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God is God and We Are Not

26 February 2023

Year A

Sermon By: Rev. Dr. Robin A. Reed, Rector

Genesis 2:15-17; 3:1-7

Psalm 32

Romans 5:12-19

Matthew 4:1-11

Sunday Cycle of Prayer

The Scottish Episcopal Church

Church of the Good Shepherd, Maitland

Holy Trinity Church, Melbourne

In the name of the Father and of the Son and of the Holy Spirit, Amen.

God is God, and we are not.

If today was a titled Sunday such as Pentecost, Trinity, or Transfiguration Sunday I have no doubt today would be called “Temptation Sunday”. Just four days ago we began our Lenten disciplines dealing with temptations outside worship and this morning temptation surrounds us in our worship today in the stories of Adam and Eve and Jesus in the desert.

“I can resist anything, said playwright, Oscar Wilde, except temptation.” You and I have read and heard the story of Adam, Eve, and the serpent many times. Yet, I wonder, how well do we really know the story? Our traditional understanding, which began with Renaissance artists, depicts Adam and Eve in the garden with an apple....assumes that the fruit eaten from the garden was an apple. but the Bible says Eve eats fruit, not an apple per se, from the tree of the knowledge of good and evil.

And the tempter in the Genesis story is a serpent, a crafty prideful serpent who tries to seduce Eve into becoming prideful with no need of God finding satisfaction in her own actions.

In reality some people blame EVE as the culprit for the world’s sin but BOTH Adam and Eve took a bite of the fruit because neither one of them, nor you and me can ultimately resist all temptations.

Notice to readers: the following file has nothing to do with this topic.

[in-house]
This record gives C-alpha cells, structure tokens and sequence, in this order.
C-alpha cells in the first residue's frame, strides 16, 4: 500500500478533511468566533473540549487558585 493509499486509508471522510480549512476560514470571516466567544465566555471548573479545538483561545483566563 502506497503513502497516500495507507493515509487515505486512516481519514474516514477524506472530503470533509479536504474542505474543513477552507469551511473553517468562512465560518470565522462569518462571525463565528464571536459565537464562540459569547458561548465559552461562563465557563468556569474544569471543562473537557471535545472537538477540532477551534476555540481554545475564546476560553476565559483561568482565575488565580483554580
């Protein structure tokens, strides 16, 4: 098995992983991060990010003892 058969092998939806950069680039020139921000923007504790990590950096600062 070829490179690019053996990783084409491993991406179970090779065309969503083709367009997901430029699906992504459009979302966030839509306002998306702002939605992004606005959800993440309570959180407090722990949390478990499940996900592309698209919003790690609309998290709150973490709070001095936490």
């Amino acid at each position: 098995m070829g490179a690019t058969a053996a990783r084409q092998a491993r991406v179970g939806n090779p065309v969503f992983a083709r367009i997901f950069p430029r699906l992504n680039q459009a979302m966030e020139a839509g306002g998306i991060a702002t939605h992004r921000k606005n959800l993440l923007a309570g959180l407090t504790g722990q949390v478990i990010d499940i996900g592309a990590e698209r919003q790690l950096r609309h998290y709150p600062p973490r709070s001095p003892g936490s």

While Adam and Eve ate something forbidden, disobeying God’s command their underlying temptation was, and is, that they wanted to be God of their lives or at least powerful like God to be full of pride and to reject humility or deferring to God as God so they turned away from God

and went their own way.

Even if Adam and Eve, the first family, hadn’t tried to go their own way and turn away from God I have no doubt that someone, some long time ago would have done the honors to be human is to wrestle with pride..

All of us are are particularly vulnerable to temptation when we feel tired, manipulated or disconnected from God for whatever reasons.

In Lent, when we think about temptations, our focus usually zeroes in on what we have given up, coffee or chocolate or alcohol and it seems as if the very things we are trying to let go of appear even more frequently on our radar, in television ads, at social events, on grocery store shelves

all enticing us to break our brand new Lenten promises.We become fixated on what we cannot have and it can feel as if we see and hear about what we crave everywhere making it very difficult to say no to just one bite, one drink, one experience.